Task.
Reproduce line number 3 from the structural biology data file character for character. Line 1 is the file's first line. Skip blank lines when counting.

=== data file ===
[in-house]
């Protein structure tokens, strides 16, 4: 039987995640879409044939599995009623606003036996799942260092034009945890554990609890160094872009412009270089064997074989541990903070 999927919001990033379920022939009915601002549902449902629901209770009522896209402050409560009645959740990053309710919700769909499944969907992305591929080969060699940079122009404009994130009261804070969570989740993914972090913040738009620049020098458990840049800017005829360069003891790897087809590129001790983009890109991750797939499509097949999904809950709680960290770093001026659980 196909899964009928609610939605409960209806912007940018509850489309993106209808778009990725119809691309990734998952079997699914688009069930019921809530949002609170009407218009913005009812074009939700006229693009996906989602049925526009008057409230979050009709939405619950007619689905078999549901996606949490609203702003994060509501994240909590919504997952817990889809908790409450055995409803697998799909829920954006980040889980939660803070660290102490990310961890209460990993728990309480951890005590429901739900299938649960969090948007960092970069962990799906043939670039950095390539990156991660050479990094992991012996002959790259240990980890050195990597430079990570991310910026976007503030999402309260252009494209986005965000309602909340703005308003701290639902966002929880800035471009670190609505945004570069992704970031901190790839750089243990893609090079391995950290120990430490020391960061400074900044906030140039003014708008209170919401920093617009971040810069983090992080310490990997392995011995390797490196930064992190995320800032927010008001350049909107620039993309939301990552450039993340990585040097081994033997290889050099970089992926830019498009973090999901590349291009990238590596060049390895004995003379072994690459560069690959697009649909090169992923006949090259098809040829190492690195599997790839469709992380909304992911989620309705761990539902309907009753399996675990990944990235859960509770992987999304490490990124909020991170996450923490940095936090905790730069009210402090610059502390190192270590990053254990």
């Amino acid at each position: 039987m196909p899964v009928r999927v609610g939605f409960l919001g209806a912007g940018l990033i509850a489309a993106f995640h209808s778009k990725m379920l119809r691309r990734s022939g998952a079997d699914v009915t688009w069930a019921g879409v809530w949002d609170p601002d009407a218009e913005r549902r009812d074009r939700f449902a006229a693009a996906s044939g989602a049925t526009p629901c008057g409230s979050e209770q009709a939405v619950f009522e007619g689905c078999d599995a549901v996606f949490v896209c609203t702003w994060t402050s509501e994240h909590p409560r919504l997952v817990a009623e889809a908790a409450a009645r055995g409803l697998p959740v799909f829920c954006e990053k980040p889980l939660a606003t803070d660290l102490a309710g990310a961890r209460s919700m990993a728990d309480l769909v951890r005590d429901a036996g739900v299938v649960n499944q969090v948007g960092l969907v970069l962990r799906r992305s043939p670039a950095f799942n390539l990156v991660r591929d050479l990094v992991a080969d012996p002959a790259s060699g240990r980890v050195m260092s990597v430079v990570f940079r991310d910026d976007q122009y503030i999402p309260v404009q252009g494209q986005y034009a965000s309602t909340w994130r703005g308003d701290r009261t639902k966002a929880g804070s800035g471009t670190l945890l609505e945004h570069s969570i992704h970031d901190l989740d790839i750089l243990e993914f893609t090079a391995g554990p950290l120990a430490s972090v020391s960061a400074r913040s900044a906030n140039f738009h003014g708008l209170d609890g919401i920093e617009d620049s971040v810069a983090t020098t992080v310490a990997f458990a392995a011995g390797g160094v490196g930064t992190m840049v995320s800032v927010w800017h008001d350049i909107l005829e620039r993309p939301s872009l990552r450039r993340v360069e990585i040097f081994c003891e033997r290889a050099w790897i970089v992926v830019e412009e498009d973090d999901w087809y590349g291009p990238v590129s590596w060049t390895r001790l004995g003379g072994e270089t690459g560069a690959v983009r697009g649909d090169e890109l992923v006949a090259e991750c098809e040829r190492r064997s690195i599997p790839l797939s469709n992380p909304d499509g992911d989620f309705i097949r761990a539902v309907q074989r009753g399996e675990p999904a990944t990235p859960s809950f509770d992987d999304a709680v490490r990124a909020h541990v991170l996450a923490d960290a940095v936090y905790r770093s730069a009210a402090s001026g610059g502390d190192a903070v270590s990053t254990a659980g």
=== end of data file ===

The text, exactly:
């Amino acid at each position: 039987m196909p899964v009928r999927v609610g939605f409960l919001g209806a912007g940018l990033i509850a489309a993106f995640h209808s778009k990725m379920l119809r691309r990734s022939g998952a079997d699914v009915t688009w069930a019921g879409v809530w949002d609170p601002d009407a218009e913005r549902r009812d074009r939700f449902a006229a693009a996906s044939g989602a049925t526009p629901c008057g409230s979050e209770q009709a939405v619950f009522e007619g689905c078999d599995a549901v996606f949490v896209c609203t702003w994060t402050s509501e994240h909590p409560r919504l997952v817990a009623e889809a908790a409450a009645r055995g409803l697998p959740v799909f829920c954006e990053k980040p889980l939660a606003t803070d660290l102490a309710g990310a961890r209460s919700m990993a728990d309480l769909v951890r005590d429901a036996g739900v299938v649960n499944q969090v948007g960092l969907v970069l962990r799906r992305s043939p670039a950095f799942n390539l990156v991660r591929d050479l990094v992991a080969d012996p002959a790259s060699g240990r980890v050195m260092s990597v430079v990570f940079r991310d910026d976007q122009y503030i999402p309260v404009q252009g494209q986005y034009a965000s309602t909340w994130r703005g308003d701290r009261t639902k966002a929880g804070s800035g471009t670190l945890l609505e945004h570069s969570i992704h970031d901190l989740d790839i750089l243990e993914f893609t090079a391995g554990p950290l120990a430490s972090v020391s960061a400074r913040s900044a906030n140039f738009h003014g708008l209170d609890g919401i920093e617009d620049s971040v810069a983090t020098t992080v310490a990997f458990a392995a011995g390797g160094v490196g930064t992190m840049v995320s800032v927010w800017h008001d350049i909107l005829e620039r993309p939301s872009l990552r450039r993340v360069e990585i040097f081994c003891e033997r290889a050099w790897i970089v992926v830019e412009e498009d973090d999901w087809y590349g291009p990238v590129s590596w060049t390895r001790l004995g003379g072994e270089t690459g560069a690959v983009r697009g649909d090169e890109l992923v006949a090259e991750c098809e040829r190492r064997s690195i599997p790839l797939s469709n992380p909304d499509g992911d989620f309705i097949r761990a539902v309907q074989r009753g399996e675990p999904a990944t990235p859960s809950f509770d992987d999304a709680v490490r990124a909020h541990v991170l996450a923490d960290a940095v936090y905790r770093s730069a009210a402090s001026g610059g502390d190192a903070v270590s990053t254990a659980g």